President Trump proclaimed this week Small Business Week. The Small Business Administration (SBA) Administrator Linda McMahon has been working to expand opportunity for entrepreneurs and job creators around the country. SBA is hosting a 3-day virtual conference starting on Tuesday.
Trump wrote in his Proclamation, “Small businesses are at the heart of our Nation. Our country’s 30 million small businesses employ nearly 58 million Americans—48 percent of the labor force. Each year, small businesses create tow-out-of-three net new, private-sector jobs in the United States.” In addition to ongoing regulatory rollback across the Federal government, the U.S. now operates under a globally competitive tax system for the first time in decades, according to Commerce Secretary Wilbur Ross.
Clearly, one of the largest players on the field of small business success are lenders. Have you ever wondered of all the business loan applications given to financial institutions, how many are approved? Biz2Credit keeps a Small Business Lending IndexTM. This is a monthly survey of more than 1,000 credit applications from small businesses on BizCredit.com.
In the category of large banks with assets exceeding $10 billion, approval rates for March 2018 reached 25.5% of applications, which happens to be a high point. One big factor here is an increasing direction of interest rates. As rates increase, small business loans are much more profitable to a big bank since their cost of capital has not changed. A small rate hike could mean multi-millions more for the bottom line. Expect big banks with a large deposit base to be more aggressive in lending in the face of a strengthening economy and rising interest rates.
Small banks commercial approval rates held at 49% in March 2018, a slight decrease from the previous month. Small banks tend to do more government guaranteed financing which stresses analysis of the previous year’s tax returns. There is typically a bit of a seasonal dip at this time of year when tax returns are due.
Institutional lenders like pension funds, insurance companies and CMBS lenders, reached a record 64.5% approval rate in March 2018. Institutionals have made a strong foray into the commercial lending market as they found the credit defaults are low and the rates profitable. One reason the approval rate is so high is that many requests are screened out before an application is made as the requirements are well established and easily made know to the prospect.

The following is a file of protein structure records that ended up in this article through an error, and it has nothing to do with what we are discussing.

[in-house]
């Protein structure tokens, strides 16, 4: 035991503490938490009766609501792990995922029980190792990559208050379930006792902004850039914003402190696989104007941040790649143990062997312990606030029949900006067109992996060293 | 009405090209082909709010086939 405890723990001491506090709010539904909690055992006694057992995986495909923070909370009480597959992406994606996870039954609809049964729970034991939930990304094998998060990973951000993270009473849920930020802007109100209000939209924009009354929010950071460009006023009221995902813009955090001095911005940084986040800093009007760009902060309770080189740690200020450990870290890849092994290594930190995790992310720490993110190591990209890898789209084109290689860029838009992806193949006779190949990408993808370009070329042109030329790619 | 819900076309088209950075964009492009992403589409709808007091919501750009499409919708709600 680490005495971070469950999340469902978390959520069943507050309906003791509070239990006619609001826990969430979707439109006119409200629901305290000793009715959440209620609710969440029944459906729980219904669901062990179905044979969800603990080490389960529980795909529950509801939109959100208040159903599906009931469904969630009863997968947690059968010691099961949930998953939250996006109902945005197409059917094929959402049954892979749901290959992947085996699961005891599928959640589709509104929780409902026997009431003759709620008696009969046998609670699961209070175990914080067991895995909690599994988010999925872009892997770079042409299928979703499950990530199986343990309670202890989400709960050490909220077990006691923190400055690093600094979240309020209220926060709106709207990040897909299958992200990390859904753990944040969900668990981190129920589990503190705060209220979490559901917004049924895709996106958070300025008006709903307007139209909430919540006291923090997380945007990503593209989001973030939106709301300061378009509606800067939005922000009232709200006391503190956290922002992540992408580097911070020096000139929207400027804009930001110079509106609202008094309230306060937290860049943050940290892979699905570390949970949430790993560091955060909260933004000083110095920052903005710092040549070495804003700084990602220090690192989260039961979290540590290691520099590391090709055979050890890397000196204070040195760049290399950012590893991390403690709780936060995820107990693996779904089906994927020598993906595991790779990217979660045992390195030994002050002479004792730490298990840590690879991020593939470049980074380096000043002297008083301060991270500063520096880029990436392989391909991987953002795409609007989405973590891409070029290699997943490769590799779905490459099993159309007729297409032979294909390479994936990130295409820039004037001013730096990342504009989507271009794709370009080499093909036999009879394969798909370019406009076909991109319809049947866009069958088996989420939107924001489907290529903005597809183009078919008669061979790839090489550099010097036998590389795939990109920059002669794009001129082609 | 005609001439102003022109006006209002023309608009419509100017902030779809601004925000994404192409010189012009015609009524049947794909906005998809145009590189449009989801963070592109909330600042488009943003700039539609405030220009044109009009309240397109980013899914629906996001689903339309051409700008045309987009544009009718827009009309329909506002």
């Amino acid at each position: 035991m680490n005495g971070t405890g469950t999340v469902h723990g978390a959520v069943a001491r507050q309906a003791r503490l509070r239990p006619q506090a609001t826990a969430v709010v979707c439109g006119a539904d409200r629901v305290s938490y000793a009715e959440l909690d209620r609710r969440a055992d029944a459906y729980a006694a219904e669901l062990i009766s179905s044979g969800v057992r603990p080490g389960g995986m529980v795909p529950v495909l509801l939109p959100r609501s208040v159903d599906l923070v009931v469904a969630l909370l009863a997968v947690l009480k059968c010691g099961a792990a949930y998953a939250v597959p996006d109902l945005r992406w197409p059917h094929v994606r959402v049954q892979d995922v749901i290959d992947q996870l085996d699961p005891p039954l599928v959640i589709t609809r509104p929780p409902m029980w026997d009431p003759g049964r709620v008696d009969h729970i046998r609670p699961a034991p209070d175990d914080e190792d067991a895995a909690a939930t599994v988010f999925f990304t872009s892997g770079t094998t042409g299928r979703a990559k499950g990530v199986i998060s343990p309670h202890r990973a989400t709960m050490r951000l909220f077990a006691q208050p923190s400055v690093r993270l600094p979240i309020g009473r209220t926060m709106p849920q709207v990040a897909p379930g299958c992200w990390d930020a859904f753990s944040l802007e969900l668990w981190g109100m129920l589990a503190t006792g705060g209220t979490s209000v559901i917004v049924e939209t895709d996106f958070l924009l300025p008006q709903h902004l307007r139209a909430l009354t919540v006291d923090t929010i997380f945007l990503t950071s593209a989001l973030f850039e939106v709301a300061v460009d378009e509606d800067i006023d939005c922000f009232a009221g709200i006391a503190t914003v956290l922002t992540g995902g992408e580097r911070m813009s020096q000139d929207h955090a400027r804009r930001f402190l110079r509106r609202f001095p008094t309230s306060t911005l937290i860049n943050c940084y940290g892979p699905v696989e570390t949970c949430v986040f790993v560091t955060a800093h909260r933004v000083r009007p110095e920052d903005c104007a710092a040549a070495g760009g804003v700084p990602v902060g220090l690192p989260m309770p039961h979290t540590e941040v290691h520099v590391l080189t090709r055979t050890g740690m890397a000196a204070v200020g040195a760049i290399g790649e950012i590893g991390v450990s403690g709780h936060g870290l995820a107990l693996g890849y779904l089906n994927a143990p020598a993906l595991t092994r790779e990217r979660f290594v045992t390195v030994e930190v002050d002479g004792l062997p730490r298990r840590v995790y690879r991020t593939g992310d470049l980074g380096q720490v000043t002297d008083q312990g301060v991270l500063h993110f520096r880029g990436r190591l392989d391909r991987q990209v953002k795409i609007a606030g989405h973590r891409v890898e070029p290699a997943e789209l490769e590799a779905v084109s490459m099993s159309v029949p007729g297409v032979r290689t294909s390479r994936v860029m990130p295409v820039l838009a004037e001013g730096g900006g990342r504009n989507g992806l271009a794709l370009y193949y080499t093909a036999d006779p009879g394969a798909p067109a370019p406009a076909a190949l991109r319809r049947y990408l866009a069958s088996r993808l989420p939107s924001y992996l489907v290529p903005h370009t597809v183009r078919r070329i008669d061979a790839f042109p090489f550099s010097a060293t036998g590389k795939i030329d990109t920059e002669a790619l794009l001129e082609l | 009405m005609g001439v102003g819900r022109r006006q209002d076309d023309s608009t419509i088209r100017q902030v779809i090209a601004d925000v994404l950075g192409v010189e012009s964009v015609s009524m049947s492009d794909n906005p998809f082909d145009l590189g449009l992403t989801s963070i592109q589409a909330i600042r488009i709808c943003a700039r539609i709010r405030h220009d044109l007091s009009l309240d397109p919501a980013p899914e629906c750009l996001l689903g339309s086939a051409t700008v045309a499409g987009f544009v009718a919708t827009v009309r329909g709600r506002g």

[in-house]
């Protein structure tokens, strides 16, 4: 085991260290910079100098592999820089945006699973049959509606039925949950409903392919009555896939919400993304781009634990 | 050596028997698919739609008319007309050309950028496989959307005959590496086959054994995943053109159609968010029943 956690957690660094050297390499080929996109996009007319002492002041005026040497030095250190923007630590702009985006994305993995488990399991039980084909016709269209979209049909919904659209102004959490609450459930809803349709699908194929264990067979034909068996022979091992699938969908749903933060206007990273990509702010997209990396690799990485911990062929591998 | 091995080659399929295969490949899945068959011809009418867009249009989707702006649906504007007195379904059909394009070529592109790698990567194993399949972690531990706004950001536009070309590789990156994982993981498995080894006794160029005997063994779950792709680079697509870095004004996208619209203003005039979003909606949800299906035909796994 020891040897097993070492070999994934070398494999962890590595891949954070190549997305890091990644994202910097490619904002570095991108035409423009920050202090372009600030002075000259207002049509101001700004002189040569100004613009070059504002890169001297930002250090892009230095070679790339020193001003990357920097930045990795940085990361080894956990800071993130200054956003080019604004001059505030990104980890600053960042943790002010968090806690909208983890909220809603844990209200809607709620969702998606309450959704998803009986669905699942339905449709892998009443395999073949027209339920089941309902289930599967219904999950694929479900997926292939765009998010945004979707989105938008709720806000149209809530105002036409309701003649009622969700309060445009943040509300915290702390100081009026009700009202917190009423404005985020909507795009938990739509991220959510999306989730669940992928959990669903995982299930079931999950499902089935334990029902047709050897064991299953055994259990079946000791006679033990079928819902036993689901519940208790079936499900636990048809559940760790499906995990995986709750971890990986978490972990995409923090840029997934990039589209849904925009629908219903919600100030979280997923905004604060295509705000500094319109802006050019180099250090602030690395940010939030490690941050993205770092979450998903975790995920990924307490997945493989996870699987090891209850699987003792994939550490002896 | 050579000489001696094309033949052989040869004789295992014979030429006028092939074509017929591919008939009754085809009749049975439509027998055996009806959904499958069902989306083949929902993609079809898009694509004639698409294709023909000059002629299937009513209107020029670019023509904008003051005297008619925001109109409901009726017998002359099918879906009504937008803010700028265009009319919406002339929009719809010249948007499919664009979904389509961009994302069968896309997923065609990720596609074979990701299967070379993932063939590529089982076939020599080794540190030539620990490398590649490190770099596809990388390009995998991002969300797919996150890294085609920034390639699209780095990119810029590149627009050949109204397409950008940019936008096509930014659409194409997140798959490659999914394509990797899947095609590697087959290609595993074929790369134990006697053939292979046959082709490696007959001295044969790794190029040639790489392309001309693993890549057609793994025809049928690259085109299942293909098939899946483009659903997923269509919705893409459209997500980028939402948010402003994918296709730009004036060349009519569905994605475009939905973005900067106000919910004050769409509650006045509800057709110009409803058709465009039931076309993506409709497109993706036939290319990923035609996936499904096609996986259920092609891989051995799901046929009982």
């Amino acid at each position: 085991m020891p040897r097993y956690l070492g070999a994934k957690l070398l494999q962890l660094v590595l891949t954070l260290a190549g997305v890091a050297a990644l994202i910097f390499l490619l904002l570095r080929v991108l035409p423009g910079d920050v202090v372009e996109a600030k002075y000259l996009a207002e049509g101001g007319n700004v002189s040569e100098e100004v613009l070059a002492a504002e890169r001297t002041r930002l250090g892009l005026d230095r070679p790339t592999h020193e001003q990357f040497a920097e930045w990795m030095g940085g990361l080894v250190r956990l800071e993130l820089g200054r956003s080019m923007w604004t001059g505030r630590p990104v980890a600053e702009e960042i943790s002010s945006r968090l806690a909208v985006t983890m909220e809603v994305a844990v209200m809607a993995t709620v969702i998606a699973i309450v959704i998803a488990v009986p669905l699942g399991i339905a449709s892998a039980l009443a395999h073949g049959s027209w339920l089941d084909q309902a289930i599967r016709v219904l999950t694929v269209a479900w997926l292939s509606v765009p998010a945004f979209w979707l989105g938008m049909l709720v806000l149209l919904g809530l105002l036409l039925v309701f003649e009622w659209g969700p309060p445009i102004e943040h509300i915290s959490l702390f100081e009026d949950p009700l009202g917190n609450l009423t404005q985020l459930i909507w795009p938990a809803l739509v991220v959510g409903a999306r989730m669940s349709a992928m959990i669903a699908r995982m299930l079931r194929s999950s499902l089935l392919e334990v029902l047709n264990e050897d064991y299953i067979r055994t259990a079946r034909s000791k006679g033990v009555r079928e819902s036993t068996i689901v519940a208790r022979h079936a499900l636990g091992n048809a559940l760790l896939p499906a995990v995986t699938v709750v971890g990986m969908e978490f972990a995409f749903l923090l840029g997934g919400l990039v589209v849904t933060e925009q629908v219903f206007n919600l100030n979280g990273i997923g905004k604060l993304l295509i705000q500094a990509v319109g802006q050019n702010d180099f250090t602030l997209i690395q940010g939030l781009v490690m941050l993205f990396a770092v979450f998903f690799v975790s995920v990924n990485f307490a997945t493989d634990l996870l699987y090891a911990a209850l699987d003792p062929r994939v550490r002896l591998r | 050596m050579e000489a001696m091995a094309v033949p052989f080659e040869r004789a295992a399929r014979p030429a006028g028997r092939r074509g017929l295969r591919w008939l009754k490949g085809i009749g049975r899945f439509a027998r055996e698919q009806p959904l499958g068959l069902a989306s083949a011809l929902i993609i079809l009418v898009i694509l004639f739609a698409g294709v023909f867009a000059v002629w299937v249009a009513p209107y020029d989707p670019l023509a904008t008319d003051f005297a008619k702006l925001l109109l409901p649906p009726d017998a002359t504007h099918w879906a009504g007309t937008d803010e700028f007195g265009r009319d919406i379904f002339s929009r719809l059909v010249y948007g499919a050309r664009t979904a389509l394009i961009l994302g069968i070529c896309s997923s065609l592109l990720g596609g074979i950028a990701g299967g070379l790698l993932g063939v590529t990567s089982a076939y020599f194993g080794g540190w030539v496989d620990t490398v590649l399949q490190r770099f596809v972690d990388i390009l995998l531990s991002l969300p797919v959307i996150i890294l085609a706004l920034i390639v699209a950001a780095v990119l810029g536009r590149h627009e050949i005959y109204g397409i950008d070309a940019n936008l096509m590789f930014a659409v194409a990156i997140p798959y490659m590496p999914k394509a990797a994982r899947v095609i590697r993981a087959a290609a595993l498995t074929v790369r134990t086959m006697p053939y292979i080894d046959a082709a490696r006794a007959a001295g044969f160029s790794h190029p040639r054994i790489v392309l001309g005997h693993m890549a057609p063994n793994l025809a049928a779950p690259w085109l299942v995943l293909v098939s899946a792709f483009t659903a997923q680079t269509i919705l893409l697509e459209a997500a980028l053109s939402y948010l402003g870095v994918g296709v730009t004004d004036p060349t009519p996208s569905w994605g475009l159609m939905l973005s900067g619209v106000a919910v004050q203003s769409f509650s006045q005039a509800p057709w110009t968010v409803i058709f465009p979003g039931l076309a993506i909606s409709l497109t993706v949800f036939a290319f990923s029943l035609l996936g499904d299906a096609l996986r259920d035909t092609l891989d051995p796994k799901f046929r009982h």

Alternative, non-financial institution lenders play an increasing role in business finance. The approval rate in March was 56.5% of applications, slightly down from the 58.4% approval in the previous year. Approval percentages here have dropped every month for the past two years. The cost of capital for an alternative lender is high and the rates are often high. If a business is in a cash crunch, this may be one of the only options they have.
Credit unions approved 40.1% of the commercial loan applications they reviewed. This is a 1/10% drop and a new record low on the Biz2Credit Small Business Lending Index. This is also a drop of 60 bps from the previous year. The analysis from the study is that much of the loans that went to credit unions in the past are now being funded by non-bank lenders. The credit union industry needs to invest more into financial technology to become stronger in the commercial market.
I think some of the issue here in our industry is the new regulations that require credit unions to “grow up” in their commercial lending with policies, procedures, technology, and talent to adequately mange the ongoing risk of a commercial lending department. As you grow, we can be a valuable resource for your credit administration needs.
Quick Bite: On April 28, NPR reported that Penn State University found that the 98-year-old Outing Club’s activities—hiking, backpacking, biking—to be too risky. Other clubs that were shut down were the caving and scuba diving club. In each case, the clubs were deemed to have an unacceptable level or risk in their current operating model.
When asked more about this decision, the school cited concerns over students going to areas where cell service is not available in the case of an emergency. Heck, for some of us in the rural areas, we can find cell phone dead zones wherever we go! Sometimes even in our own homes! Seems like to me that our universities should be focused on moving students into adulthood instead of coddling them in a safety net as we would children.